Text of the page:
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The polls may have got it wrong in 2016, but not this time round. Surely?

8 17 49

If the poll numbers are to be believed, Joe Biden has already won this week’s US presidential race. But after the scarring experience of 2016, when Donald Trump unexpectedly came up from behind, few voters, election analysts, or even pollsters have complete faith in opinion-poll predictions.

One exception is James Carville, Bill Clinton’s 1992 campaign strategist, who says a Biden landslide, plus a Democratic takeover of the Senate, is a dead cert. “This thing is not going to be close,” he said last month. His interviewer was too polite to point out that Carville also predicted a Hillary Clinton landslide four years ago.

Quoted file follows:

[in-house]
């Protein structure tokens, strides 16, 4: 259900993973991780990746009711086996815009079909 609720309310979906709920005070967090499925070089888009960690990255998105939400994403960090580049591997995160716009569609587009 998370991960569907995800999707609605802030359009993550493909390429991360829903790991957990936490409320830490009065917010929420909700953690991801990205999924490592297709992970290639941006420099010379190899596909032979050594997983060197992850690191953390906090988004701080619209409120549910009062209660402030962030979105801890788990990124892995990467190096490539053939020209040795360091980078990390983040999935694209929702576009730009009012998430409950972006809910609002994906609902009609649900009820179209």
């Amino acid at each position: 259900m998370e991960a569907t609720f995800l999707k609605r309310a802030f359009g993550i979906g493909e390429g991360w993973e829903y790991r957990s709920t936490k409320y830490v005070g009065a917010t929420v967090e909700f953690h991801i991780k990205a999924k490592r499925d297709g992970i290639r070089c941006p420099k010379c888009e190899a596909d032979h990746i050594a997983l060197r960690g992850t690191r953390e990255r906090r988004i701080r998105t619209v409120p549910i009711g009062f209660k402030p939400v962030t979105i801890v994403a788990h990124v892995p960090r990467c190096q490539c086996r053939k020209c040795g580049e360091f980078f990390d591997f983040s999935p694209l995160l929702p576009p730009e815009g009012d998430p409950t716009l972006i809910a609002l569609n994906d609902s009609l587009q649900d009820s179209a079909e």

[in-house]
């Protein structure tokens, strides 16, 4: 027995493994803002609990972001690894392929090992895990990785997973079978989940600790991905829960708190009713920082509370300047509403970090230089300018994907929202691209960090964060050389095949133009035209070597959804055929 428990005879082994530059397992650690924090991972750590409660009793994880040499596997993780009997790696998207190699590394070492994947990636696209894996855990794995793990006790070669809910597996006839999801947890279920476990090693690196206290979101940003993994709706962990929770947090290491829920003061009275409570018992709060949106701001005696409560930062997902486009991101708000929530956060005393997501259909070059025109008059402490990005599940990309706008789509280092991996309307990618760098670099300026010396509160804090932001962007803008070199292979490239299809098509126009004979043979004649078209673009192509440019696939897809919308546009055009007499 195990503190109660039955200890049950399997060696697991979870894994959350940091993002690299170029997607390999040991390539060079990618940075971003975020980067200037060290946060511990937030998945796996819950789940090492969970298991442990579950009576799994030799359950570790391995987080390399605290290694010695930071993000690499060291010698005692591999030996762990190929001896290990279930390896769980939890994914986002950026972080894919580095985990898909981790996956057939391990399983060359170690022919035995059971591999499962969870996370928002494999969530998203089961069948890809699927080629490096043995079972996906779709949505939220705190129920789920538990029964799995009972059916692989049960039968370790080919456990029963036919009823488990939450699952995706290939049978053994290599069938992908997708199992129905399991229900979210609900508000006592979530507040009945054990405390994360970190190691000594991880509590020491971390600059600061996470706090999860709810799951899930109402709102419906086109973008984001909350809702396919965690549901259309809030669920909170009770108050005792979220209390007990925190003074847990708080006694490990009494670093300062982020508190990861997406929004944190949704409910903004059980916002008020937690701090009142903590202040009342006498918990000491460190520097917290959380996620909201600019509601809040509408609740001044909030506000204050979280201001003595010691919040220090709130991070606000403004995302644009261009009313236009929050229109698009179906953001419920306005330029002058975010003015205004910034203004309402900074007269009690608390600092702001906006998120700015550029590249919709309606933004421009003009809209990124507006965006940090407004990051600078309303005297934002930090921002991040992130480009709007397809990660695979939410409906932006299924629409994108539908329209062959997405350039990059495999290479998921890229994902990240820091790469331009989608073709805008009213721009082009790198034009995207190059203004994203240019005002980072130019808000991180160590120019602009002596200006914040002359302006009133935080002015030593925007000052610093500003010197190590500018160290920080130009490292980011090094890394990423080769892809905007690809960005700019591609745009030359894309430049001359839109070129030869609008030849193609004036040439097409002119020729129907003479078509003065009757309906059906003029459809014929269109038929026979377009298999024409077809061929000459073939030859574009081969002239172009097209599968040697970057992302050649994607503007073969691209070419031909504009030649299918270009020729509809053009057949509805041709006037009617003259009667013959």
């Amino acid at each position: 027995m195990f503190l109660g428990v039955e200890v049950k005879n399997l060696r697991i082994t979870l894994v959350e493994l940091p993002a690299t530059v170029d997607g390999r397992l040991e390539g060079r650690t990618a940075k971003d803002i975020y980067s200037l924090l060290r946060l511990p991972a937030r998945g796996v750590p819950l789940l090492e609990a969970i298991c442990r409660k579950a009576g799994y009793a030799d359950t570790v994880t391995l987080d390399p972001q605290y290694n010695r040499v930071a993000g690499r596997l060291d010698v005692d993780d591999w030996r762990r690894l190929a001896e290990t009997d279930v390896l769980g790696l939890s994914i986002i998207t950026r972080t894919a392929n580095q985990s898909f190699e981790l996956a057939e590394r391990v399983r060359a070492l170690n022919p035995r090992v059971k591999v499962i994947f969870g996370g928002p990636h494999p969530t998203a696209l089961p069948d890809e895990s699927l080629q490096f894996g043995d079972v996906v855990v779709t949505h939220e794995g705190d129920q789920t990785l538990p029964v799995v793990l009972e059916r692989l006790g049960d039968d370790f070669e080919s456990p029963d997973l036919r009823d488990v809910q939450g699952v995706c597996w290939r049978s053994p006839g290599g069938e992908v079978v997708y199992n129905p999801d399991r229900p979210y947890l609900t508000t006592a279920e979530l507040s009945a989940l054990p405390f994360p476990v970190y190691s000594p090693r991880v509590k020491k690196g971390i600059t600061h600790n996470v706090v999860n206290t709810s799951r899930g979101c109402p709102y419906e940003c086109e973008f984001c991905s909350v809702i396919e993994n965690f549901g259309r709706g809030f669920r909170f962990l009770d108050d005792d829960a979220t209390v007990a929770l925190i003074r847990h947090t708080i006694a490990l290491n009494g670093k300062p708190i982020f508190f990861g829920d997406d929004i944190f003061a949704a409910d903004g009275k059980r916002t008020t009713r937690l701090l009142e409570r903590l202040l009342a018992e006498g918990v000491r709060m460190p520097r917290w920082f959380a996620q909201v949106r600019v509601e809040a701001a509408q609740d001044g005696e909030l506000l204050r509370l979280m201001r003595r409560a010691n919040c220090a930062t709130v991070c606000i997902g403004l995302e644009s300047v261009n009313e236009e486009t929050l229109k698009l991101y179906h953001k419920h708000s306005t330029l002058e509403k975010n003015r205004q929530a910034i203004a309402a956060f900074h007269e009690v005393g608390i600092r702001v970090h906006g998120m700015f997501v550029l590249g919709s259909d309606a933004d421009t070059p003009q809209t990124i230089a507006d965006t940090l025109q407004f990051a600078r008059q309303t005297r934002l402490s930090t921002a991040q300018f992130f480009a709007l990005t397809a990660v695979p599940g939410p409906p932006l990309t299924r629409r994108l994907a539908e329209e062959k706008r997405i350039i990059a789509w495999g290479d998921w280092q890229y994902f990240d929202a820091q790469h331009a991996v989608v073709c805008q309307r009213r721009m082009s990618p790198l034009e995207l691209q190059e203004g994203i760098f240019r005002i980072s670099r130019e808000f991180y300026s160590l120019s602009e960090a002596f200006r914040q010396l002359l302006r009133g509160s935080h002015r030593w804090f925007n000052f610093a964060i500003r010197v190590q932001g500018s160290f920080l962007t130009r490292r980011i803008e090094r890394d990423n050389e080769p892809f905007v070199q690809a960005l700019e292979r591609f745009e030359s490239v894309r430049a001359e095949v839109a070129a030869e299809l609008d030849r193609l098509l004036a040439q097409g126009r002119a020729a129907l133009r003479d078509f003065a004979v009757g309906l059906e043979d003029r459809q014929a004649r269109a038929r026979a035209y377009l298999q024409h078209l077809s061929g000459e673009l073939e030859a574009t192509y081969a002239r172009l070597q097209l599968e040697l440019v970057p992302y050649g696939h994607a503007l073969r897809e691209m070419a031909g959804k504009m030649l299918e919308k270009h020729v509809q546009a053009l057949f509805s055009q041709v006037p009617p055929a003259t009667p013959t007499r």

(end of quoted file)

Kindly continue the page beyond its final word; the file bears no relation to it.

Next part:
The hedging of bets by commentators is understandable but not wholly rational. By most polling measures, Biden has held a clear lead over Trump for months in the vast majority of national and swing (battleground) state polls.

The race is perceptibly tightening. But with four days to go, Biden’s averaged-out national lead was 7.4%, or about 51% to 43%. As of 29 October, he also led in all the top swing states, namely Florida (by an average 1.9%), Pennsylvania (5.8%), Michigan (8.4%), Wisconsin (7.8%), North Carolina (2.1%) and Arizona........

© The Guardian

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